On 26 June 1945, the United Nations Charter opened for signature, raising hopes for a new era of peace and prosperity. 70 years on, this prospect looks endangered.
Multiple crises, exacerbated by long-term challenges like climate change and inequality, are driving instability across the world. While globalisation has boosted opportunities for trade, it has increased our vulnerability to shocks, from bank defaults to disease outbreaks, and reduced the ability of governments to tackle traditionally domestic issues like fiscal balances and job creation. As a result, many of us have narrowed our horizons, becoming more fiercely local, discriminatory and, at the extreme, violent.
The UN is struggling to deal with this grim picture. On the ground, it is working wonders to feed, shelter and protect millions of people. But funding shortfalls have forced it to scale back its efforts in recent months, reducing food aid to Syrian refugees, for example, and potentially closing health clinics in Iraq. At the policy level, it is working to improve the international community's ability - and appetite - to tackle these challenges. Political leadership has been in short supply.
Has the UN failed in its quest for progress? Have its efforts over the past 70 years amounted to no more than a sticking plaster on the world's sores?
Despite the horrific headlines we see every day, the world has become a better place by almost every objective measure (environmental issues are the big exception). The number of conflict-related deaths has steadily declined since 1945. In the 2000s, the average annual death toll from warfare was a third of what it was during the Cold War. This decade's brutal outbursts of violence have not disrupted this trend.
Most people today live longer, healthier lives. Globally, life expectancy and living standards have improved by 18 per cent over the past 20 years. The world is also freer. In 1945, almost a third of its people lived in colonised territories. Since then, over 80 countries have gained independence. Technology has empowered individuals and civil society movements.
The extent to which the UN deserves credit for these developments is debated. Economic growth in China has had a great impact on reducing global poverty. Nuclear deterrence has probably helped to prevent big power conflict. But there are areas where the UN's impact is obvious, from the eradication of smallpox to the system of international agreements that now governs almost every aspect of human endeavour and planetary resource.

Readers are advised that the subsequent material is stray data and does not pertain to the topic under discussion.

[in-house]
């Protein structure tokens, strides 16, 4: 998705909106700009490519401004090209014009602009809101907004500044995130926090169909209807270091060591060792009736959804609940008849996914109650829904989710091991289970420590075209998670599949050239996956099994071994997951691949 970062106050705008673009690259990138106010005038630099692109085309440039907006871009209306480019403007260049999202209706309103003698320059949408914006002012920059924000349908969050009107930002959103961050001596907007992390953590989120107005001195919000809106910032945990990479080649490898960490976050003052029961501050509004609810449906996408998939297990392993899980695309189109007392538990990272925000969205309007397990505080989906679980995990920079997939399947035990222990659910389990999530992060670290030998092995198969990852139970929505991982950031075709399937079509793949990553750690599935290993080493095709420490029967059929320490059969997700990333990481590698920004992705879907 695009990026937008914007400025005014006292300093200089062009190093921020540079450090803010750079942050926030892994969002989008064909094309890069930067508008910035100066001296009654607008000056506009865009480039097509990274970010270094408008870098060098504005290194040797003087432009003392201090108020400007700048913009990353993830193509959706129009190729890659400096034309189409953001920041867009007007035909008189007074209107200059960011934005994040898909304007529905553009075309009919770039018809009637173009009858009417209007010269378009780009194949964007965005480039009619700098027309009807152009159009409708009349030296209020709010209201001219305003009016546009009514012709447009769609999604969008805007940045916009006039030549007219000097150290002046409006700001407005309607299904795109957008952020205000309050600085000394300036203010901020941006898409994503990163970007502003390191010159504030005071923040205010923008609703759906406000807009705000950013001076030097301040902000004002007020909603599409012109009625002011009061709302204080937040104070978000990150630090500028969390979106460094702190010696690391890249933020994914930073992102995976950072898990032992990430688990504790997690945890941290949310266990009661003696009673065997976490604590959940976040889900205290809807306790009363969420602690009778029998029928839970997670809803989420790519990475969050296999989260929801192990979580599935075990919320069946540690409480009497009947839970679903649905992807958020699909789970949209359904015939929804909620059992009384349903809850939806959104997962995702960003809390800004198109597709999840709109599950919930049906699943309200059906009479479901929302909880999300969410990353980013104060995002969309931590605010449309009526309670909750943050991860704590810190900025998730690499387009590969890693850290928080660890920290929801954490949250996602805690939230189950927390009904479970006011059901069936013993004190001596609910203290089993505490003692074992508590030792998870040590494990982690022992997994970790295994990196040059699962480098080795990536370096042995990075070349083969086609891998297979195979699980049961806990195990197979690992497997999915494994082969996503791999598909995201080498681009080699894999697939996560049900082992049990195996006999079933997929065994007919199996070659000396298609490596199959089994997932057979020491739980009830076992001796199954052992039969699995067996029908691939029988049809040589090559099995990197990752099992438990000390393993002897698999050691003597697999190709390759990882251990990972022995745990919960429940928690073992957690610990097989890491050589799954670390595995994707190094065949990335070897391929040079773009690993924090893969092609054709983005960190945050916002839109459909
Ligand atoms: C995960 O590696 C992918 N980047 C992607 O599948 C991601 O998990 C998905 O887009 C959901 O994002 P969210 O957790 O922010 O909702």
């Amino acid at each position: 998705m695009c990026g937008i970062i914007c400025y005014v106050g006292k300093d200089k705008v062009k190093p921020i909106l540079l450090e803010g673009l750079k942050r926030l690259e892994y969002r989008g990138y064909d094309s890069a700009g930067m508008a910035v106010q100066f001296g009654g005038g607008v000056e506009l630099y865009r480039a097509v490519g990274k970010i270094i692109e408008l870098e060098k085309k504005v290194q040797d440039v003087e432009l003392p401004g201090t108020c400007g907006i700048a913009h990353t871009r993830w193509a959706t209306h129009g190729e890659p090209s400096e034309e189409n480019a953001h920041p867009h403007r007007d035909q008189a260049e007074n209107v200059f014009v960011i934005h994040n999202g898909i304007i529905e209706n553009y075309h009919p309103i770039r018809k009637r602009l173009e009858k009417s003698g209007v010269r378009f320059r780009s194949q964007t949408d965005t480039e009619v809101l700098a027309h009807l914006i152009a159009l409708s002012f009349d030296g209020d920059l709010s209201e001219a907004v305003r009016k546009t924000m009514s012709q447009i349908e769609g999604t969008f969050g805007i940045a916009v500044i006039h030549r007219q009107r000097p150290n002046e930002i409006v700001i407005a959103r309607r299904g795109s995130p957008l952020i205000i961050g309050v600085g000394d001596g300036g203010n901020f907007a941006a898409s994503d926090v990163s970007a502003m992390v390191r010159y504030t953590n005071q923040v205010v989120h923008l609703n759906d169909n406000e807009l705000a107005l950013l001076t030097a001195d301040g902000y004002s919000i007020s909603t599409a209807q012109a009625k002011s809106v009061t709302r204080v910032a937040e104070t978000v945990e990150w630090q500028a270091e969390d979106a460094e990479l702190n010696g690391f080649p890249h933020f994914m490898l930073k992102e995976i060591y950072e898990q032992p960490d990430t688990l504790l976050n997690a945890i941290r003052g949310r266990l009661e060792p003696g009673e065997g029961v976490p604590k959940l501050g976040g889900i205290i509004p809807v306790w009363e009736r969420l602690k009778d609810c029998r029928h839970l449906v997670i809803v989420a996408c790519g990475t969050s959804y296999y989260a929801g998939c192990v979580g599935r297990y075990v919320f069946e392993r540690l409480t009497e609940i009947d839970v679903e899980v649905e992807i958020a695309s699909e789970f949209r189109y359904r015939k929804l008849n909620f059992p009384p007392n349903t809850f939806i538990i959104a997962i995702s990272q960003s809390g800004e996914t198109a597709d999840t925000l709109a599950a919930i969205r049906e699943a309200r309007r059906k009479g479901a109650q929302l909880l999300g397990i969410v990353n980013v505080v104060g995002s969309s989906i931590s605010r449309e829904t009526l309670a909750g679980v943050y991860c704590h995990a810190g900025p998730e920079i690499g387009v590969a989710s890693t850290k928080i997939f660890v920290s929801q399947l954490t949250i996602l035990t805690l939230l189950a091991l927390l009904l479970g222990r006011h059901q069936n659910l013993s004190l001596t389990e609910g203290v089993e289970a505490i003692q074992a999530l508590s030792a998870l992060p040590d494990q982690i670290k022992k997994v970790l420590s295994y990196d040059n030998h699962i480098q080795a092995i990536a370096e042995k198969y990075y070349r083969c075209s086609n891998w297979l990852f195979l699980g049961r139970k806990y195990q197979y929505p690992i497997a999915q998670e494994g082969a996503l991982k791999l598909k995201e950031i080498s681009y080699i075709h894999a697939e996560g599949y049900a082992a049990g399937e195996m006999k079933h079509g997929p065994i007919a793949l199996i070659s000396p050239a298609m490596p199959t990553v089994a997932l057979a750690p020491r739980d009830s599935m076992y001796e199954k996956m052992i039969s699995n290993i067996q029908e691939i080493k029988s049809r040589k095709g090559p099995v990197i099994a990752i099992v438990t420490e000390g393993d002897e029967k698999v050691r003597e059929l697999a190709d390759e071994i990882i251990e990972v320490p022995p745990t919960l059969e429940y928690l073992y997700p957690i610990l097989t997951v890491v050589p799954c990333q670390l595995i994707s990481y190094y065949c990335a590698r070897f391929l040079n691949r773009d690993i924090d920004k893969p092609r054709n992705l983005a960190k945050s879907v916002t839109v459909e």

In the field, its success has depended on clear, achievable mandates. Targeted development campaigns, on infant mortality and school enrolment for instance, have worked. Those seeking wider social transformation, not least on gender equality, have some way to go. Peacekeeping missions have been most effective in smaller countries like Lebanon and Sierra Leone, especially when big powers show sustained interest.
More broadly, the UN has fostered the concept of an "international community", expected to solve problems peacefully. This idea has gained wide acceptance amongst global citizens, who want their governments to abide by shared international standards. But it is predicated on states' willingness to work together.
What we are witnessing now is the fading effect of the UN's guiding principles in restraining nationalistic ambitions. The refusal of Russia to follow UN norms in the Ukraine crisis is more than a straw in the wind. Up to now, Moscow had almost without exception been careful to respect the letter of its international commitments because it believed the UN system constrained the West. The sagas of Kosovo, Iraq, Afghanistan and Libya, and the eastward expansion of NATO, have soured this belief and provoked the Kremlin into a more brutal game of power projection.
The perception that international power structures are frozen in an outdated compromise is also damaging the UN. It is not entirely accurate. The five permanent members of the Security Council, for example, still rank in the top six for global firepower and their collective share of GDP is roughly the same today as it was in 1945. But to an objective observer it seems justified, particularly in the financial institutions. The New Development Bank is a non-violent manifestation of this discontent.
Our long period of global peace will not endure unless governments consciously will it to last. The UN has instilled habits between capitals of talking, debating, arguing and resolving that have a very real value. But it has also reinforced the authority of sovereign states within their own territories. And, as always in human affairs, the politics of holding on to power trumps everything else, including the search for collective solutions to global problems as serious as climate change and mass displacement.
The stark truth is that international compromises, of the kind that made the UN possible in 1945, still appear too costly when measured by the familiar criterion of national interest. The patterns of polarised thinking that led to the breakdown of relationships in the decade before the First World War are starting to be recognisable again.
This time the world has institutions, practices and early-warning systems in place to encourage more far-sighted policy-making. Political leadership, however, remains trapped in national agendas, or smaller. Unless that changes, unless governments - and the publics to whom they are accountable - embrace the need to use and refresh those institutions, we will have learnt nothing from the previous, and finite, eras of peace.
Photo: A woman and child at Za'atri refugee camp, host to tens of thousands of Syrians displaced by conflict, near Mafraq, Jordan (c) UN Photo/Mark Garten